The Highlands, which run from the NY/CT border southwestward into NJ and then PA, represent some of the oldest rocks in NY State. They are essentially the same as the rocks up in the Adirondacks and, actually represent the deep basement rocks under all of NY (outside of the Highlands and the Adirondacks, they're covered by thousands of feet of younger sedimentary rocks). They're exposed in the Highlands and Adirondacks because they've been uplifted through the younger cover rocks.
The rocks that underlie all of NY represent a mountain building event (orogeny) which took place between 1.3 and 1.1 billion years ago - the Grenville Orogeny. It was caused by a collision between proto-North America (called Laurentia) by geologists and another small block of continental crust - possibly Amazonia (which is now part of South America). Just like India colliding with Asia in recent geologic time, forming the Himalaya, this ancient collision formed Himalayan-scale mountains along what's now the eastern seaboard.
The rocks we looked at at Bear Mountain, and a few other places in the Highlands, were all different types of gneiss - a high-grade metamorphic rocks formed deep within the core of the ancient Grenville Mountains (some 12 miles below the surface). We also saw a couple of granitic intrusions.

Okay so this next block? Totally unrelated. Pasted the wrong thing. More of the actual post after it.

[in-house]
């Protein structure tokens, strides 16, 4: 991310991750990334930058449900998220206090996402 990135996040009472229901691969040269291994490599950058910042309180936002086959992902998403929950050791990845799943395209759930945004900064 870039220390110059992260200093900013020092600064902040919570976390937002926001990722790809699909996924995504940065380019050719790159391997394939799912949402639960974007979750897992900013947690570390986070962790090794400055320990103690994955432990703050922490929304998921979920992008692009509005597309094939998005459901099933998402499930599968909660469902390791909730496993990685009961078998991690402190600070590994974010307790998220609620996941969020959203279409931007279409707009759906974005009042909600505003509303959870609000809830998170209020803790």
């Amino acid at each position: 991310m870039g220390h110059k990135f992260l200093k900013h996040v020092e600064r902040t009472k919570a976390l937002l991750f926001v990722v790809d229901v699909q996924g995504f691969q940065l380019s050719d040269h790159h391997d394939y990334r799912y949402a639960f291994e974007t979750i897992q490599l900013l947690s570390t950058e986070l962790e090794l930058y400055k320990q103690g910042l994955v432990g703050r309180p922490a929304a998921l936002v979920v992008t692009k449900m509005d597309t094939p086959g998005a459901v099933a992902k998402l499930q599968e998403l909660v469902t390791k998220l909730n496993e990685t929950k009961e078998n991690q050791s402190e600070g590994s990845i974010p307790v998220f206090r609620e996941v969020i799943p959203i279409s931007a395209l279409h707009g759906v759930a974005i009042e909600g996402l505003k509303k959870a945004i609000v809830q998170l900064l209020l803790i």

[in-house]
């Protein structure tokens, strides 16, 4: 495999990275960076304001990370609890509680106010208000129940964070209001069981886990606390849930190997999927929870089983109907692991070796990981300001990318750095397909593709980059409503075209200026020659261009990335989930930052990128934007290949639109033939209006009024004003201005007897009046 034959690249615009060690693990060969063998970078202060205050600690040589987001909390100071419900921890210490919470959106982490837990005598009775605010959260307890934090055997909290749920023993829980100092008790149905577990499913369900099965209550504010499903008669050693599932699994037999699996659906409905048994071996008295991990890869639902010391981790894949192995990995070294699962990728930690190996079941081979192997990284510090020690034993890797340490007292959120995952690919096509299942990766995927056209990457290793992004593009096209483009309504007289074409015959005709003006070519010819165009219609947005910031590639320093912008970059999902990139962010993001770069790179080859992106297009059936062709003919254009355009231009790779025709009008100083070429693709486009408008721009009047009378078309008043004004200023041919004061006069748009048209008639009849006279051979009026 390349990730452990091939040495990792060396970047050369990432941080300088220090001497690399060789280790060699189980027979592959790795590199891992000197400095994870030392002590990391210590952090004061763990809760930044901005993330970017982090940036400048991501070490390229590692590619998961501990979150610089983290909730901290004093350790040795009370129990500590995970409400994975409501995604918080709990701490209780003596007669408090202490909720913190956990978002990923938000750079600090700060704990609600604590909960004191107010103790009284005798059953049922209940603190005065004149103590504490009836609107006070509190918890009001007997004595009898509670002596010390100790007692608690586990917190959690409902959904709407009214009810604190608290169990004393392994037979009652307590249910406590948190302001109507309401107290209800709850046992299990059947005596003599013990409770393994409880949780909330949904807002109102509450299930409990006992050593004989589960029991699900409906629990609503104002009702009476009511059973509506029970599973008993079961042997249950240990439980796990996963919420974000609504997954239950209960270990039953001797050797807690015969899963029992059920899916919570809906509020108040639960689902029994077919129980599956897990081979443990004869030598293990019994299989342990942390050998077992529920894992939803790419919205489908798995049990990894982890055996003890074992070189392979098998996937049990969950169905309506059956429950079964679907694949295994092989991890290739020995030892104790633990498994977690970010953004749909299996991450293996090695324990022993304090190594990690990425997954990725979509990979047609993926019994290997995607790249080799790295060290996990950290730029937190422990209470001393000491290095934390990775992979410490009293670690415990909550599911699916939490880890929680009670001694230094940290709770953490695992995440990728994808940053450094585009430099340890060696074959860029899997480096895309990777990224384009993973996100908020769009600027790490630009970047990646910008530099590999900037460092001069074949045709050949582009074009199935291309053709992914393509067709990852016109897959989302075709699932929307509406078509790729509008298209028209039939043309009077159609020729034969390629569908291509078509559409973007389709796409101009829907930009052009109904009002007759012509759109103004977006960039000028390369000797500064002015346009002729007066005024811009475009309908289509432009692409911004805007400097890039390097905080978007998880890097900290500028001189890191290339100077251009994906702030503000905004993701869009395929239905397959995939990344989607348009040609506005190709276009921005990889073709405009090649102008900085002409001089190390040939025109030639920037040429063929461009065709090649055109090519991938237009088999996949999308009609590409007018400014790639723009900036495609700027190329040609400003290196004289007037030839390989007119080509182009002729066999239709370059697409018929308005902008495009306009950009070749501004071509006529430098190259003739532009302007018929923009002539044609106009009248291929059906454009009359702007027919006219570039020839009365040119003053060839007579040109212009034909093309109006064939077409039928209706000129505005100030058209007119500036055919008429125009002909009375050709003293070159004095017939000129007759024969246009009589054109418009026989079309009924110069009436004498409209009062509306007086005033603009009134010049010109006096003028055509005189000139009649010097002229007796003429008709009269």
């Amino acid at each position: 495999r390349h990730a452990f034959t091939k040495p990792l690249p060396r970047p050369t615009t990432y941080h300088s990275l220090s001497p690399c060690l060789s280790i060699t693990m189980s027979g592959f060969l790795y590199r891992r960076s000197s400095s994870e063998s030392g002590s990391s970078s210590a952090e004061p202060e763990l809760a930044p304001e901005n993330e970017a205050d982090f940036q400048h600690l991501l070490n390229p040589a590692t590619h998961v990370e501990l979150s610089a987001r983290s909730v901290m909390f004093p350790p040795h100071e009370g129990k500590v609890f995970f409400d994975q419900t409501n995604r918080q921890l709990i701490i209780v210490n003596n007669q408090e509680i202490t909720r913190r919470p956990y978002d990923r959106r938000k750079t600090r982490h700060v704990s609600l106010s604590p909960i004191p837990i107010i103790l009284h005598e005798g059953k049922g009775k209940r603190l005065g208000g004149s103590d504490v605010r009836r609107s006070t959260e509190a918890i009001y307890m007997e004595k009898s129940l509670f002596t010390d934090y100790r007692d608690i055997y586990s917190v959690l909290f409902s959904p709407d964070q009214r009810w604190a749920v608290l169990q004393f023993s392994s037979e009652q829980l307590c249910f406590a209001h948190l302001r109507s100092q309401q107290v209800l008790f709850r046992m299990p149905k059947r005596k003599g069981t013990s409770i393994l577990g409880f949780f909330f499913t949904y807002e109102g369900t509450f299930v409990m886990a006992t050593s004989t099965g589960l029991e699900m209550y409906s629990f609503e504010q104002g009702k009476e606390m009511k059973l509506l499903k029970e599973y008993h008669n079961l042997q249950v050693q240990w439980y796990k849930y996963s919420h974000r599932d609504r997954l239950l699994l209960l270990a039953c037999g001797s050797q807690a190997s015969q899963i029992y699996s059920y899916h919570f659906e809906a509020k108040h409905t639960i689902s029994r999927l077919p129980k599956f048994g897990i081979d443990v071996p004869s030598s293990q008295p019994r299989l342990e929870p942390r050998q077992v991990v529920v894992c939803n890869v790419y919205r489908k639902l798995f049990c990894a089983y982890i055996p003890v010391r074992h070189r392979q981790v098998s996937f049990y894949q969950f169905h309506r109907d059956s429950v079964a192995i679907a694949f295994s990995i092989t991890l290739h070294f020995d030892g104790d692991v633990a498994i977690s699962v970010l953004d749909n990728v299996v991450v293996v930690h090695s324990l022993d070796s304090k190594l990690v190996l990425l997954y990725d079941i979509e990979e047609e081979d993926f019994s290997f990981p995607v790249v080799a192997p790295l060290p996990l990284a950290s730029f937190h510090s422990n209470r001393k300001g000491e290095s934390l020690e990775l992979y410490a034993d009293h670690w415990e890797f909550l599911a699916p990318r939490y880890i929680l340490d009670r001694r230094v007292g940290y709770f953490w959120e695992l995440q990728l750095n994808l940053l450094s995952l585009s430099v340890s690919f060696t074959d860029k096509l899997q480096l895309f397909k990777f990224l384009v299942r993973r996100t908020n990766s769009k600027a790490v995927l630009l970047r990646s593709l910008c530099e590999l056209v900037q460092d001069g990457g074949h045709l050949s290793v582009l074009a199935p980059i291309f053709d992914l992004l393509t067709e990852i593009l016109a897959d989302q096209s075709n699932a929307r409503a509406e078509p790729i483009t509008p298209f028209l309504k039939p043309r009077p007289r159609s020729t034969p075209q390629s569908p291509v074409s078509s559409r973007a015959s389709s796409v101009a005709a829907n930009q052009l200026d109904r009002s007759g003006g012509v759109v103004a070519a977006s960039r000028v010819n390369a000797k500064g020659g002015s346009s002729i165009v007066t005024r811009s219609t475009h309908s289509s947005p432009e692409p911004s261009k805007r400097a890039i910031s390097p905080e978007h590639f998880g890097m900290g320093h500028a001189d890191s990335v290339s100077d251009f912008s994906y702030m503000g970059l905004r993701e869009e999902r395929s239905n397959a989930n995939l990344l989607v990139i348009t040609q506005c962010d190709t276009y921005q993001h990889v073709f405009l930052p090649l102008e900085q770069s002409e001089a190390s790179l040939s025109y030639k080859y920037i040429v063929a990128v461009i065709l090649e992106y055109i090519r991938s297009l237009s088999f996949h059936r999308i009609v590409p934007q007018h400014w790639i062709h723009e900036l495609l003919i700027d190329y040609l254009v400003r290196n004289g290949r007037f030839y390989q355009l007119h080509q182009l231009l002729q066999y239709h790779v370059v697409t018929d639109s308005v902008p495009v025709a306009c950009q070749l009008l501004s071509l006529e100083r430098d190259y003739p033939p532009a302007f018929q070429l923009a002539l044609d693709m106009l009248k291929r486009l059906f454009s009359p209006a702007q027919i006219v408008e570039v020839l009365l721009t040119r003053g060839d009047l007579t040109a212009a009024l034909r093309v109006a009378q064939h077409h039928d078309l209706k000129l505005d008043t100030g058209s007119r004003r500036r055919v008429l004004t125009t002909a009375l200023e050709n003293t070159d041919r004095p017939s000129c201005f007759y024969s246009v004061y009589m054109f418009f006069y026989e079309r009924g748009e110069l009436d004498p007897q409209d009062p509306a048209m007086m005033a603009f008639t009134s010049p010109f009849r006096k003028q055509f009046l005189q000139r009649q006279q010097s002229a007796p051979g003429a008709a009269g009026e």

After discussing the Grenville Orogeny we climbed the tower and took in the view - it was clear enough to see the buildings of Manhattan and I could pick out the Empire State building and the new Freedom Tower downtown. We also looked at some glacial chattermarks covering many of the exposed granitic gneiss outcrops.
Then we drove to an overlook of the Hudson and talked briefly about the role of the geology in controlling the course and characteristics of the Hudson as if flows through this area (it's much narrower here than it is further north or south because of the harder and more resistent rocks). The Highlands are also rich in history - especially from the Revolutionary War when the area was strategically important to both the British and the colonists.
After a brown bag lunch on an outcrop, we drove down down Seven Lakes Drive to a parking area by Lakes Askoti and Skannatati. From there we hiked the Long Path out to the Hogencamp and Pine Swamp iron mines (it was about a 4 mile round-trip hike). Veins of magnetite (Fe3O4) iron ore were mined in the Highlands from the 1700s and the entire area is dotted with small mines (mostly flooded now) and remains of furnaces, forges, and abandoned towns.
These magnetite deposits formed around 900 million years ago from hot iron-rich fluids circulating through faults and fractures deep within the Grenville Mountains. Overgrown hills of tailings still contain lots of nice pieces of magnetite (no collecting allowed from State Parks, however).
Unfortunately, the one downside to the day were the ticks that kept appearing on people (I took one off my leg before showering at home that night). I really hate ticks.
Tomorrow, down to the City.